Instructions for Patients who have had Surgery of the Retina or Vitreous
The following precautions should be observed for three weeks:
Follow the instructions that are given to you when you leave the hospital.
Please adhere to the follow-up appointment date given to you at the time of discharge. In case of doubt, contact us. Some discharge from the eye is to be expected. This should normally show gradual improvement, but increasing discharge or pain or decreasing vision should be reported to the doctor immediately. You may call us for any other concerns that you have.
Instructions for Patients who have had Surgery of the Retina or Vitreous Special Face-Down orders
- Certain retinal detachments require the placement of a bubble of sterile gas in the interior of the eyeball. When you observe a face-down position this gas rises toward the ceiling and pushes the retina back into place. The gas will be absorbed by the eye within a few weeks.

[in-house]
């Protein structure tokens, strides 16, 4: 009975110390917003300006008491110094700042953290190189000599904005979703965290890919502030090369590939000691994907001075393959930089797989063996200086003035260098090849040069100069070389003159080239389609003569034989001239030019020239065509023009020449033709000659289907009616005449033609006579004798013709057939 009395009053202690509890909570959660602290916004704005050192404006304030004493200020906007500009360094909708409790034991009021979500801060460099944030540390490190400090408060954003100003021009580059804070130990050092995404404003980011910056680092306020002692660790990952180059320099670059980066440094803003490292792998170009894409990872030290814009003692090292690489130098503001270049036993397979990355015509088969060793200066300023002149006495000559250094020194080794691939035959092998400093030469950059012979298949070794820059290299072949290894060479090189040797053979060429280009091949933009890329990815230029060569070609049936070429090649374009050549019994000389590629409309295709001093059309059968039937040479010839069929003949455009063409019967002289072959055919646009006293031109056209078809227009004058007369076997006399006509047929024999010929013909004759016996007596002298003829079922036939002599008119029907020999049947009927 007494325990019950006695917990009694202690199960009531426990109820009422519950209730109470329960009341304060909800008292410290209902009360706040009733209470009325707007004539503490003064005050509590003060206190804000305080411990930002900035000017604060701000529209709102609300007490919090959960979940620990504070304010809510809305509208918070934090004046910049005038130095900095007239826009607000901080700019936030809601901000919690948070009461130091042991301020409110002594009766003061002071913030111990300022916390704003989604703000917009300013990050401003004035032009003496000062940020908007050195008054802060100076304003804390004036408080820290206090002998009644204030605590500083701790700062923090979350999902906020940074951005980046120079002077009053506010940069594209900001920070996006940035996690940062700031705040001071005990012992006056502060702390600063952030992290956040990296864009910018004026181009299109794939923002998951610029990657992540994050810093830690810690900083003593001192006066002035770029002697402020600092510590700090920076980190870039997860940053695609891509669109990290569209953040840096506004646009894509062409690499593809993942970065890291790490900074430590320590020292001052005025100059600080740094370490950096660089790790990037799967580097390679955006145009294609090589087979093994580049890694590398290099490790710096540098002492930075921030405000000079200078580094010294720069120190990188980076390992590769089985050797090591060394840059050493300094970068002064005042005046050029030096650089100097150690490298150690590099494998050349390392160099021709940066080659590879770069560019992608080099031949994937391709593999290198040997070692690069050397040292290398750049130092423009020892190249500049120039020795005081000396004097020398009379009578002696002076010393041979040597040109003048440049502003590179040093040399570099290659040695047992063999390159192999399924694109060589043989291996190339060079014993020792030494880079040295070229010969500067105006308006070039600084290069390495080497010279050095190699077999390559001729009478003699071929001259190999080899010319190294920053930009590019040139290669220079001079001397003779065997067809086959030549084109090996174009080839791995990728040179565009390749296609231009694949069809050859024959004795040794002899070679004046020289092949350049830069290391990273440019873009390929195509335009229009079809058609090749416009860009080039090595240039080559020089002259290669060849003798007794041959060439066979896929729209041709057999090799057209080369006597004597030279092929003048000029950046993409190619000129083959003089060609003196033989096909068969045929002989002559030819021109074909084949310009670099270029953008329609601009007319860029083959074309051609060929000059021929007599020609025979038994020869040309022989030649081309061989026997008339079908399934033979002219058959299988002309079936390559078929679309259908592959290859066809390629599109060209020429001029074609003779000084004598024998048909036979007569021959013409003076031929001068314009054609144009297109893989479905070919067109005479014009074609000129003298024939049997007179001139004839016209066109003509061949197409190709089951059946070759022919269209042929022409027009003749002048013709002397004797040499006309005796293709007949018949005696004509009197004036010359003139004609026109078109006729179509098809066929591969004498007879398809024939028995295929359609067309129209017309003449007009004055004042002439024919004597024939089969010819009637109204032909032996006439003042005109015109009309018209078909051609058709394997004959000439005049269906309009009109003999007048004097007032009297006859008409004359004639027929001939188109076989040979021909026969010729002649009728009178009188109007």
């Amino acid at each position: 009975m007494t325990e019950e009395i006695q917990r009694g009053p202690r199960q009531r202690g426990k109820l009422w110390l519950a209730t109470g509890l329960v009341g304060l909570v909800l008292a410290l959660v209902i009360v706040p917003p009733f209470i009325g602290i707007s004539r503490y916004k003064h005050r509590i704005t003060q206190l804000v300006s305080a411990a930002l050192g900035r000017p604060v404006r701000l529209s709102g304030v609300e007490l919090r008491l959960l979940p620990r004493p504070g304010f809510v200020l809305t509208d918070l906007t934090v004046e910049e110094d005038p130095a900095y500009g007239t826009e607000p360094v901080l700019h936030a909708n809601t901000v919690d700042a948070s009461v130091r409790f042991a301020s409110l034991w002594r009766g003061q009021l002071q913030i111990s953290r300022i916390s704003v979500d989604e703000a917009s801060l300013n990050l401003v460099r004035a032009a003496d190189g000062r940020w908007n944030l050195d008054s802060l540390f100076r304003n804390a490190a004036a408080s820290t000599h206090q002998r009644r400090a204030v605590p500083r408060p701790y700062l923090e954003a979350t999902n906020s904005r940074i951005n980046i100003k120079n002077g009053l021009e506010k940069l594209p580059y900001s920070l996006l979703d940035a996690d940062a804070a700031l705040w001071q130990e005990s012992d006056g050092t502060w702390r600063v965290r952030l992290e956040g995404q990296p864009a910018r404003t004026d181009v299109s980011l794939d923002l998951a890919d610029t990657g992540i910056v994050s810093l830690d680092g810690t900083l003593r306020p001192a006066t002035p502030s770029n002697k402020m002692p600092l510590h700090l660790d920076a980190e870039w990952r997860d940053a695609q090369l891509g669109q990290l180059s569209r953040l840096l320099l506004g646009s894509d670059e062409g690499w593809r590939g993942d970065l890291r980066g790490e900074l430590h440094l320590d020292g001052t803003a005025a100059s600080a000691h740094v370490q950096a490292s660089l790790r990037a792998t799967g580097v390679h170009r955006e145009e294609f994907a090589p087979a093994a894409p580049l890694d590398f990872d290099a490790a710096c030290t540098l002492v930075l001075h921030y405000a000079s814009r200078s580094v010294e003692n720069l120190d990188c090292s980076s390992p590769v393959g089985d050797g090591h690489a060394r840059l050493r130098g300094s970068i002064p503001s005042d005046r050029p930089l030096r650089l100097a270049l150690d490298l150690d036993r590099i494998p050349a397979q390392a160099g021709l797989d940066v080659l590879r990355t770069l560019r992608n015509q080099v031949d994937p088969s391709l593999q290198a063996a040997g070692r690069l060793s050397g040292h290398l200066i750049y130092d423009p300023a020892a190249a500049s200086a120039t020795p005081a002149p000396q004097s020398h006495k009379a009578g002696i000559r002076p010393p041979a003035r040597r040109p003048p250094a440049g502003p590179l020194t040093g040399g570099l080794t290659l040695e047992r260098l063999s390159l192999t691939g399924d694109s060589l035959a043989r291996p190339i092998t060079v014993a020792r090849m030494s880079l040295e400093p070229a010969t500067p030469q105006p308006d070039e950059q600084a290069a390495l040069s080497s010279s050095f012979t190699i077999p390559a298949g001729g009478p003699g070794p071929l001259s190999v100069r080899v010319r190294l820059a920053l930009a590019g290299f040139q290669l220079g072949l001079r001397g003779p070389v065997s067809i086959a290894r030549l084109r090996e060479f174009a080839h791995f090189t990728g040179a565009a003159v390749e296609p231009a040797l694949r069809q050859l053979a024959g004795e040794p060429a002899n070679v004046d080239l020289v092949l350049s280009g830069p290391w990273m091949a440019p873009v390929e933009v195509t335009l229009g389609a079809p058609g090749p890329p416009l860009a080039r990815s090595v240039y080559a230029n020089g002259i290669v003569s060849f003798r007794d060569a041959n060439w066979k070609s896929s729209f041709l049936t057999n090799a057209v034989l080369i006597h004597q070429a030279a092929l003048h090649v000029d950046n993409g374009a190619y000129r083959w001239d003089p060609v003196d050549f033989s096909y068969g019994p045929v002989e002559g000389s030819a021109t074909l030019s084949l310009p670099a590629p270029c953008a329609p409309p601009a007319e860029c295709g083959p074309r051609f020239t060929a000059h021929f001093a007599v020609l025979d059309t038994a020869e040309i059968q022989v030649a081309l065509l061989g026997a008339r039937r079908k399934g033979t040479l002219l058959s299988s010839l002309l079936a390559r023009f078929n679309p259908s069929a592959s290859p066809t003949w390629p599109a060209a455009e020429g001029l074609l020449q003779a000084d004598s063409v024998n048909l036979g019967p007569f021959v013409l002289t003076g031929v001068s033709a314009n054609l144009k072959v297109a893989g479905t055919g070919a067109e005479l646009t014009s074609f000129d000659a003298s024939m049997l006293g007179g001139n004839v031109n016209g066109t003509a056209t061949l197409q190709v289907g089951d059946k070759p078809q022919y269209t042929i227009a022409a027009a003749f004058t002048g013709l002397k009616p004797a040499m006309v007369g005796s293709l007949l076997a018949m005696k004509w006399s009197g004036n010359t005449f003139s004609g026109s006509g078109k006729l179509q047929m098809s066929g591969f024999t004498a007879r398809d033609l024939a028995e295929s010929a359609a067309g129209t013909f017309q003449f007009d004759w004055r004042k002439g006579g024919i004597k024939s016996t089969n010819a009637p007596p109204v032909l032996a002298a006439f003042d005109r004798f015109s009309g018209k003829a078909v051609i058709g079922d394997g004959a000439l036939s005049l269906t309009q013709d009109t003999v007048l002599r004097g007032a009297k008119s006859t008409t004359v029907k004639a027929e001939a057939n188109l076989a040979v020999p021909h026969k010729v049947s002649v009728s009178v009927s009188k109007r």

- You will be asked to lie on your side while in the recovery room.
- After moving to your ward bed, you will be placed in position (A) or (B). (A) Place a pillow under the chest and a rolled-up towel (or small blanket) under the forehead. (B) Lie on your side with your face turned toward the mattress. NOTE: The long axis of the head should always be parallel to the floor.
- You may lie on your back for 3 – 4 minutes for changing of the eye bandage, putting eye drops or for the doctor’s examination.
- For the first 10 days after surgery, you have a choice of five positions: (A) Prone (as illustrated) (B) On side (as illustrated) (C) Sitting with elbows on knees. (D) Sitting with forehead on table edge, with small pillow (as illustrated). (E) Walking in the house with the long axis of head parallel to the floor.
- Eat facing down, drink beverages with a straw.
- IF YOU HAVE PROBLEMS, CONCERNS OR QUESTIONS